Russia to get the rebranding treatment

Moscow has decided it needs a fresh image to attract foreign investment. Good luck with that...

by
Last Updated: 31 Aug 2010

Looks like Russia is experiencing something of an identity crisis. Apparently, Europe’s biggest state has decided its dodgy image is putting off foreign investors – so it’s hired PR agency Ketchum to do something about it. While we’ve no doubt that for every AK-47 (the weapon of choice for dictators and evildoers everywhere, invented in Russia), there is a babushka-esque grandmother just waiting to ply us with Beluga caviar, revealing Russia’s cuddly side is a job MT is extremely relieved not to have been offered.

Russia says it wants to ‘shift global views’ of itself in order to attract new business. Apparently, it’s not just that slightly hairy period when Russia was constantly close to destroying all human life as we know it that has left a lasting impression on the global consciousness; ‘recent developments’ (like the time it cut off the Ukraine's gas supply, or the polonium incident, or sending Yukos boss Mikhail Khodorkovsky to jail) haven’t helped either. What's more, Transparency International has consistently rated Russia as one of the world's most corrupt countries. So we can see why they're concerned.

That said, Russia has shown signs of being serious about improving its international image. Not only has it hosted a G8 summit in the last few years, but it has also launched two international news channels - one in English and one in Arabic. And the government’s dignified approach to the crash of the Polish presidential plane last month indicated that winds of change might well be blowing through the Kremlin. (Until its soldiers were caught thieving credit cards from the Polish dignitaries’ corpses, that is…)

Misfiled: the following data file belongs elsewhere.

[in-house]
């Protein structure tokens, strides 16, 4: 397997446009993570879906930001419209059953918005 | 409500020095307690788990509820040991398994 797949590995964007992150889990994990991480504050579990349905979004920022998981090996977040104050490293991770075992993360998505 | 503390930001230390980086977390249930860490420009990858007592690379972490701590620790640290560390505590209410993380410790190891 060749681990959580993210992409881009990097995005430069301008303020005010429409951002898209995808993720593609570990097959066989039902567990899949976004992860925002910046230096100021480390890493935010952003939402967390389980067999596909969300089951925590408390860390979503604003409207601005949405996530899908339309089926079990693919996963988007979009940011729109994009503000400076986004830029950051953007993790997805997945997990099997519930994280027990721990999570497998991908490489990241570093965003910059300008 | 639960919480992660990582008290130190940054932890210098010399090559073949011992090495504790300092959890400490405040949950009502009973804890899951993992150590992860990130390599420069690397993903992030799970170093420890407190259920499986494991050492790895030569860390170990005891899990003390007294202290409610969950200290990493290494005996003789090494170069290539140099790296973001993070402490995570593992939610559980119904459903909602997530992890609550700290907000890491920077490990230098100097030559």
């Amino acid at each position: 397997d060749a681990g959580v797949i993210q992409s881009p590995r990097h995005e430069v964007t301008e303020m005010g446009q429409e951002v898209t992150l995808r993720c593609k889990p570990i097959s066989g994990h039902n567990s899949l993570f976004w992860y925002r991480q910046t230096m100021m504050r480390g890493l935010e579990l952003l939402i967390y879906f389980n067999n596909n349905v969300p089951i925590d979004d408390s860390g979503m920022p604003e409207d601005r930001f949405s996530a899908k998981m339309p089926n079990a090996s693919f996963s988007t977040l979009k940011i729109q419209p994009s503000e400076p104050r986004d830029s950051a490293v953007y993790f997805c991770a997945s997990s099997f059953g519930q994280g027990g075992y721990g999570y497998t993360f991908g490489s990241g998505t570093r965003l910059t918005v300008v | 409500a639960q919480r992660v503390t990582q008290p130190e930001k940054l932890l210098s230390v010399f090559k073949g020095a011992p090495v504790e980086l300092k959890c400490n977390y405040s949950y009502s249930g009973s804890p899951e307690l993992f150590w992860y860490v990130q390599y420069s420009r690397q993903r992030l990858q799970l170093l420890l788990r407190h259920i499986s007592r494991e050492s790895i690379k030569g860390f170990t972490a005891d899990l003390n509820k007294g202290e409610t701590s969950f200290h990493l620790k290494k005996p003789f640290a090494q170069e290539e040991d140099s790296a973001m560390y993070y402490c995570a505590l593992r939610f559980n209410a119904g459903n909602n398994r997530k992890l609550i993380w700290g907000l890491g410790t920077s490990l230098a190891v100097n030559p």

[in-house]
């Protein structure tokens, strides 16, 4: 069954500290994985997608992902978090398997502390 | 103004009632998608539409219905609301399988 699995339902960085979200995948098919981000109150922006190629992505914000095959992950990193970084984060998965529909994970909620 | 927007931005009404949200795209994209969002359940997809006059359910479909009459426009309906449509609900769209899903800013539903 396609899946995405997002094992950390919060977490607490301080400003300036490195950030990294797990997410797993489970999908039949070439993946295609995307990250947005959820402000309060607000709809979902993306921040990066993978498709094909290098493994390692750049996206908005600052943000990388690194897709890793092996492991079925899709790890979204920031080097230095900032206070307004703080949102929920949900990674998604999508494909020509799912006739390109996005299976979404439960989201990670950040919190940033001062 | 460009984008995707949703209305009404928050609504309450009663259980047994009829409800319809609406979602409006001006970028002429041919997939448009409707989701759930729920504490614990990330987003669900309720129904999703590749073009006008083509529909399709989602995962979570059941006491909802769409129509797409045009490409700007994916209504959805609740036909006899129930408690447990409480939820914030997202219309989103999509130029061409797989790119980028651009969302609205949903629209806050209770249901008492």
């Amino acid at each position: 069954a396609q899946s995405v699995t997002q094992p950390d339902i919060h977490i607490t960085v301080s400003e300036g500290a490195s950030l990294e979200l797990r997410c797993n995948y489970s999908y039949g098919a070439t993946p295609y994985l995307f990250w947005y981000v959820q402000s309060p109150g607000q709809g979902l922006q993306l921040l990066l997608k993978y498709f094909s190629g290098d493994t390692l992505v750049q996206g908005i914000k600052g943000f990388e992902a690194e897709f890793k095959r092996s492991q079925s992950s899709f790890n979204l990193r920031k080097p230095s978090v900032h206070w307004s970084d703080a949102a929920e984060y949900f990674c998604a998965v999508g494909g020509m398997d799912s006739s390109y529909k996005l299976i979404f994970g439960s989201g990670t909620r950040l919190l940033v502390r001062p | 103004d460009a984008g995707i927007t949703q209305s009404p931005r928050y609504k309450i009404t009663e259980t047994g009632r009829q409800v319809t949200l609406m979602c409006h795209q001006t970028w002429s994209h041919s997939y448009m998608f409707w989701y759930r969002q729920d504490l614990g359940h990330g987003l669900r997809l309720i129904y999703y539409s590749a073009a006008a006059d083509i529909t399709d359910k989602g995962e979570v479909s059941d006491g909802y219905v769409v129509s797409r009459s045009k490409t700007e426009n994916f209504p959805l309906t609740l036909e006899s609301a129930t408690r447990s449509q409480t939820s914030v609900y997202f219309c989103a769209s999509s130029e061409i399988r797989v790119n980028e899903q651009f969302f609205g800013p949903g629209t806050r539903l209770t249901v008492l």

On the other hand, Moscow probably needs to get its its own people onside before it starts wooing the rest of us. And in the wake of an opinion poll showing that trust in the Prime Minister and the President has fallen 10% in the last six months (following a string of - you guessed it - corruption scandals), we'd argue that taxing the national pastime isn’t the best way to shore up popular support. Yet the Russian government has just announced it’s planning to raise duty on vodka, more than doubling its price over the next two years. Understandably, Russians are incensed – although with ‘at least’ two million people in Russia officially classified as alcoholics, there’s little chance the tax rise will put them off. In fact, drinks manufacturers are already protesting that illegal alcohol production could rocket.

If all else fails, perhaps the government should turn to President Vladimir Putin. Just last year, the former mountain skier, KGB agent and judo black belt donned a pair of wraparound sunglasses, stripped off his shirt, jumped on a horse and proceeded to be conveyed, bare-chested, over the Siberian tundra. Putin as the new Clooney-esque international heart-throb? It might work...


In today's bulletin:

Osborne primed after watchdog slashes growth forecast
BP under pressure to suspend divi as Obama demands more
Majestic raises a glass to upturn in results
Russia to get the rebranding treatment
MT Expert's Ten Top Tips: Make a million before lunch

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